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Mark Allen in reply to Peter Newman:

Very little of the massively overpriced high density in Melbourne is of high quality. Ironically the very few cases that I have seen of affordable housing have appeared at least, to be better quality, possibly because the architects had more to prove in terms of persuading planners and the community that affordable housing would not "detract" from the neighbourhood. If the standards of high density development in Melbourne were to be reduced any more, we would literally be building slums. Please do not assume that the high prices in Melbourne's apartment market translates into higher quality development. Property developers are using the urban consolidation mantra as an excuse to build high density, mainly for the overseas market and property investors. It is a build 'em quick, sell 'em high mentality. There is absolutely zero incentive for developers to market high density to people on lower incomes here in Melbourne and the investors that are being marketed to do not want prices to be brought down by cheaper units being built. Therefore I have learnt that urban consolidation can only work if a major component is, like you suggest, "social housing". I have also come to the conclusion that higher density development should not be constructed to such a scale that the character, heritage value and green spaces of our inner suburbs are adversely effected. I believe that greater emphasis should be placed on constructing European style medium-density town housing in the middle suburbs where many of the houses built in the 50's and 60's are coming to the end of their lives. There also needs to be a greater emphasis on increasing densities on the urban fringe by building TOD urban villages rather than low density suburbs (admittedly without the public transport but at least there would be an economic reason for it to come, even if it means waiting a few years). Finally we cannot ignore the issue of population growth. There needs to be an open and honest debate about how quickly our population should grow and whether slowing it would allow us time to plan more effectively as opposed to trying to keep up with accommodating ever increasing numbers. To promote urban consolidation as a magic bullet solution without looking at the wider context can therefore I believe, lead to really bad planning outcomes as is happening here in Melbourne.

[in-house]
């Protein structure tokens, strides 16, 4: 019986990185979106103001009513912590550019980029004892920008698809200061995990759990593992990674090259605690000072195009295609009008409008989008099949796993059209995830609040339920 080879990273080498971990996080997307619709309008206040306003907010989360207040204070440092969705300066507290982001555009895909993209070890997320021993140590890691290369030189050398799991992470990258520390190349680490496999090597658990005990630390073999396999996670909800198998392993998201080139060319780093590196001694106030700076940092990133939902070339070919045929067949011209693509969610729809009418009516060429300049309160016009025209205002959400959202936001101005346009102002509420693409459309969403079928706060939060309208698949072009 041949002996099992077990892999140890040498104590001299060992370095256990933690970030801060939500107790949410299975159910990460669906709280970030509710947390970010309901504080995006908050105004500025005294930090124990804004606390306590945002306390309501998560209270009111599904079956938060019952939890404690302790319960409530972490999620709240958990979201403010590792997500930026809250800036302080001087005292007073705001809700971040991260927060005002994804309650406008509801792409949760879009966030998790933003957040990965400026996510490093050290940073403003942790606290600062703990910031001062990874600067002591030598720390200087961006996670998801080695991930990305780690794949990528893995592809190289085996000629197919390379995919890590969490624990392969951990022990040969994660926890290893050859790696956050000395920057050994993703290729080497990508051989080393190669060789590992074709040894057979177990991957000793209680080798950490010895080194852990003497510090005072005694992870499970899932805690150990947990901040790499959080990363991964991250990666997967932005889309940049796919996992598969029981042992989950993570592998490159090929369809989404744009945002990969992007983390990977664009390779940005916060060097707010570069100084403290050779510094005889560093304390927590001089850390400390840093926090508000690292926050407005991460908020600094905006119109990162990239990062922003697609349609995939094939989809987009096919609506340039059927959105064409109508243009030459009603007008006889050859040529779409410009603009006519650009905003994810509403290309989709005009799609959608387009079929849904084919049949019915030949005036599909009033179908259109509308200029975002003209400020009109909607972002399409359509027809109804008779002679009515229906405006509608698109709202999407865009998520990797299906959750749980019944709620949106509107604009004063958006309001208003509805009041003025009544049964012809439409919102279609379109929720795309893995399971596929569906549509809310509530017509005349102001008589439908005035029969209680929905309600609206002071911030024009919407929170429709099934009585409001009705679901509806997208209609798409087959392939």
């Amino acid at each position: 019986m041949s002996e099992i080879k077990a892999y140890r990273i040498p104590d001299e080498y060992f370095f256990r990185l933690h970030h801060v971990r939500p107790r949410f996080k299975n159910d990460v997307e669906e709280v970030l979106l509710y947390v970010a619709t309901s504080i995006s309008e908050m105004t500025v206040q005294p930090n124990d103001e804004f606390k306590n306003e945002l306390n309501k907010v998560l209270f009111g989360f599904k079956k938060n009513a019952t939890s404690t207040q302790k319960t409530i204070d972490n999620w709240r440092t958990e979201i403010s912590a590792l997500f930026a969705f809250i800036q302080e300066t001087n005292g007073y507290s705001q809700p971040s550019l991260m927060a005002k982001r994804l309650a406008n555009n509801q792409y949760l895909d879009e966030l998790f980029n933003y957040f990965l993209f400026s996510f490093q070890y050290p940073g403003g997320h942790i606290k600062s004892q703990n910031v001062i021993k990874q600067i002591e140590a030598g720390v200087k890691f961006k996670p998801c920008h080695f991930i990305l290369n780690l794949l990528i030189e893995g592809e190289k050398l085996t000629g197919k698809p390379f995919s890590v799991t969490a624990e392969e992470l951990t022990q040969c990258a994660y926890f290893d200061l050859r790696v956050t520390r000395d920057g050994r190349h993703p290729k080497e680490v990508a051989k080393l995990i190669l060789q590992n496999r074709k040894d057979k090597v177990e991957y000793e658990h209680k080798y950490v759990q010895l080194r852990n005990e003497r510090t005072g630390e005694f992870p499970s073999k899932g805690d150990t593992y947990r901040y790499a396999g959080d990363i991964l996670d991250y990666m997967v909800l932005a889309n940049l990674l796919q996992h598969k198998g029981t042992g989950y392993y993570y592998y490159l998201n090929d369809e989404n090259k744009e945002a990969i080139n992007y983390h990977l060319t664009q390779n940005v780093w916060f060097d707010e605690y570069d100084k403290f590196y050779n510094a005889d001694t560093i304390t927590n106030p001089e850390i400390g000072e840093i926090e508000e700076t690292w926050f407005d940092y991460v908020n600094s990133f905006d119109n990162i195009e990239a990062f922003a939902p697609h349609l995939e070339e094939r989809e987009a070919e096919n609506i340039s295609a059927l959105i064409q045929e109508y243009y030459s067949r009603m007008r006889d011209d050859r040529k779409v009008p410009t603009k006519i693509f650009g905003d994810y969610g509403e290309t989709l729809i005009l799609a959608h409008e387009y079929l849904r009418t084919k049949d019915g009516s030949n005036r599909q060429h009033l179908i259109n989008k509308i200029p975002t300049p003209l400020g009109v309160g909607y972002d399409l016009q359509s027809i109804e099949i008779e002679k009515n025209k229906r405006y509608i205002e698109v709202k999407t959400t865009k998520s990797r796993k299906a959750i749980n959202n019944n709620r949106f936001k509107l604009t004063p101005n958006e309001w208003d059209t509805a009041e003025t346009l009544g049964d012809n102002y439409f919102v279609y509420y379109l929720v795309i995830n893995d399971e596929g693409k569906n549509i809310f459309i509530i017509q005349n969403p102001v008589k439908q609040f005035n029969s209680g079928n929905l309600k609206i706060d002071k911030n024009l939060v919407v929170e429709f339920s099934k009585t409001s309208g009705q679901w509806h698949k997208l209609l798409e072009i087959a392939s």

Please hit 'newest' on the 'Comments' section to read the latest dialogue at: https://theconversation.com/dont-panic-traffic-congestion-is-not-coming-for-our-cities-45154

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Comments

"The total cost of such congestion will increase from A$13.7 billion a year to A$53.3 billion by 2031, an increase of nearly three times".
By 2031 congestion will cost up to $53.3 billion
Congestion,the Infrastructure Australia report warns, will overwhelm our futures, making them unlivable, uneconomic and ungovernable as we fight for every piece of road space. The IA report says that 'the total cost of such congestion will increase from A$13.7 billion a year to A$53.3 billion by 2031, an increase of nearly three times. The loss of time will apparently cripple us'. Do they actually have a formula to optimize our nation's human capital, in line with appropriate infrastructure deficit?

As for the elusive "affordable housing", it's a myth that it can be achieved by more dense stacking of people! There are more and more people on the streets. Housing is a commodity, to achieve maximum profits, not for social justice or an egalitarian society.

Australian cities peaked in car use per person in 2004, like all developed cities across the globe. While per capita use of cars has decreased, absolute numbers are increasing. The article fails to mention "population growth"!

If we are using population growth to boost our GDP, then surely we must come to an optimum size before being hampered by loss of productivity, and the costs of congestion?

With no population plan for Australia, except "growth", surely it's time to consider a cost-benefit analysis of a sustainable and productive population size would be for Australia?